1 Peter 2: 2-10; 05142017; 5 Easter
I was looking at my backyard flower garden this past week, and noticed that someone had been knawing on some flowers. I also saw that new holes had appeared in my garden. Since we have a reasonably secure wooden fence, the suspect list quickly dwindled down to our three sorry looking Chihuahuas. I was able to rule Paco out, because he’s too old and lazy to be interested in digging. And so the spotlight quickly fell on BB and Shelley.
My eyes, of course, went immediately to Shelley. She is, what we used to call, a juvenile delinquent. If there’s a dog problem, she’s usually in the midst of it. And she’s known to be into thievery, since she often steals Cookie’s ice cream-laced morning coffee. You might say Shelley has got an allergy to boundaries. And though I didn’t appreciate her thinning out my flowers, she’s just too darn cute to stay angry with for long.
And, I have to admit that Shelley has learned from me the fine art of gardening. Every Spring, she watches with great interest as I prepare the garden. She carefully studies how I turn the dirt over with my shovel, and she looks on with interest as I gather up each springtime’s crop of rocks. I can almost hear her dog brain processing as she watches, thinking, “Hey, I can help my Dad with that.” What can I say, other than my loss is Home Depot’s gain. I wonder just how many extra flowers and bushes they sell, as replacements for dog shenanigans!
In some respects, dogs are much like humans, aren’t they? Don’t we all want to cross those boundaries and jump the fences, just because we’re not supposed to? Isn’t that what our moms were so good at, making sure we didn’t overstep our boundaries and get ourselves in hot water? Those signs that read “stay out” and “off limits” and “no trespassing” are surely meant for others, aren’t they? I wish I had a dollar for every person I arrested back in the day, who said, “But officer, I didn’t see the sign.”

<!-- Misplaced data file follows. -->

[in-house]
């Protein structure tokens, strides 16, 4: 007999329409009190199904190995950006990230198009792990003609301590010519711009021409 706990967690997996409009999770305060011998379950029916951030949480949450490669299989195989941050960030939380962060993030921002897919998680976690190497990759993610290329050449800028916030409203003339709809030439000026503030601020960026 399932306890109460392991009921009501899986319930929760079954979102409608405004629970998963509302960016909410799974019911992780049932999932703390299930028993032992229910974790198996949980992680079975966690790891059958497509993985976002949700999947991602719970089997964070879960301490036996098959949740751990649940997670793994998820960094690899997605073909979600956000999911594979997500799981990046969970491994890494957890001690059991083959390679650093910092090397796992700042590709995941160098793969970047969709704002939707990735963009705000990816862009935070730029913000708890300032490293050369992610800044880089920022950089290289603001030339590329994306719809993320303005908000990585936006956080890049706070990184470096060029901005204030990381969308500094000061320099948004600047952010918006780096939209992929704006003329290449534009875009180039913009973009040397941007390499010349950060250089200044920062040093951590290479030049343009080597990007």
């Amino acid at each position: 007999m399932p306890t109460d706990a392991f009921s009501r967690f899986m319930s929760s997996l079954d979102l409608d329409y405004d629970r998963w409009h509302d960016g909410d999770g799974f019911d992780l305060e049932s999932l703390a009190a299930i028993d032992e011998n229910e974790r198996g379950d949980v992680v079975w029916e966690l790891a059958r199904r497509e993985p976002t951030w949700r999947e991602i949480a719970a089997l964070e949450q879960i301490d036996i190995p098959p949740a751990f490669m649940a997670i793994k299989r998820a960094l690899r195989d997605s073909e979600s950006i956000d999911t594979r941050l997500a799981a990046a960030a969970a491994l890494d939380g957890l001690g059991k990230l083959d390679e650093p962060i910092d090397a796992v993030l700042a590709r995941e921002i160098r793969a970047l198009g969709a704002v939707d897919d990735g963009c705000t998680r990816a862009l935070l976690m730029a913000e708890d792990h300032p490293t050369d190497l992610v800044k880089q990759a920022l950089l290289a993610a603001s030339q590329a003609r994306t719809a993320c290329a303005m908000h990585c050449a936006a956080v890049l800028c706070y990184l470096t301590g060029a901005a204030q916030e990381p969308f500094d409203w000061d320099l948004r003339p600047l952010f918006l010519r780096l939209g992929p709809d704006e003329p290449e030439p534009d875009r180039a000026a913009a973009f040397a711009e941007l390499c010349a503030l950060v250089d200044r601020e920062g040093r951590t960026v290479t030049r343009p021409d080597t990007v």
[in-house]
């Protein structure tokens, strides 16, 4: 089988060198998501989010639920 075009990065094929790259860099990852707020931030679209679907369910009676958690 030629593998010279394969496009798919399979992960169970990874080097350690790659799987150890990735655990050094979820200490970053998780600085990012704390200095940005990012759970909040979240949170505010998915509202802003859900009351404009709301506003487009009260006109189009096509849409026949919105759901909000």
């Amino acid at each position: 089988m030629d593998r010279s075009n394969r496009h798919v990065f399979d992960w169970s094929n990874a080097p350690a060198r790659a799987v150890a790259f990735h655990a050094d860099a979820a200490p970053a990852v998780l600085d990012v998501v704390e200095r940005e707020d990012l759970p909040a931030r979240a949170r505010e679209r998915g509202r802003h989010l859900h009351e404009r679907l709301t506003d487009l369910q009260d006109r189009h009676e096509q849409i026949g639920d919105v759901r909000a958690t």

I didn’t see the sign. For us as Christians, Jesus is the sign. He kind of lets us know where we shouldn’t go. And when we decide, for whatever reason, to ignore what Christ is saying, what is it that he always does? Why, he forgives us our trespasses! Of course, there’s an addendum to his forgiving us; we are also called to forgive those who trespass against us. We sometimes ignore that second part, for whatever reason.
It takes some work to be a Christian. We can say we are a Christian, but as the old saying goes, talk is cheap. It’s in the doing, that we find ourselves most challenged. It was just as true in the First Century, as it is today. We hear that in our lesson from the words of Peter’s Letter.
Most scholars agree that this letter was actually written by the St. Peter. Yes, the same crusty old St Peter, for whom the cock crowed those three times. His letter was written well after the death of Jesus and it addressed the situation that Peter then was facing. Basically, he was dealing with a lot of baby Christians. What could he tell them so that they might grow deeper in their faith?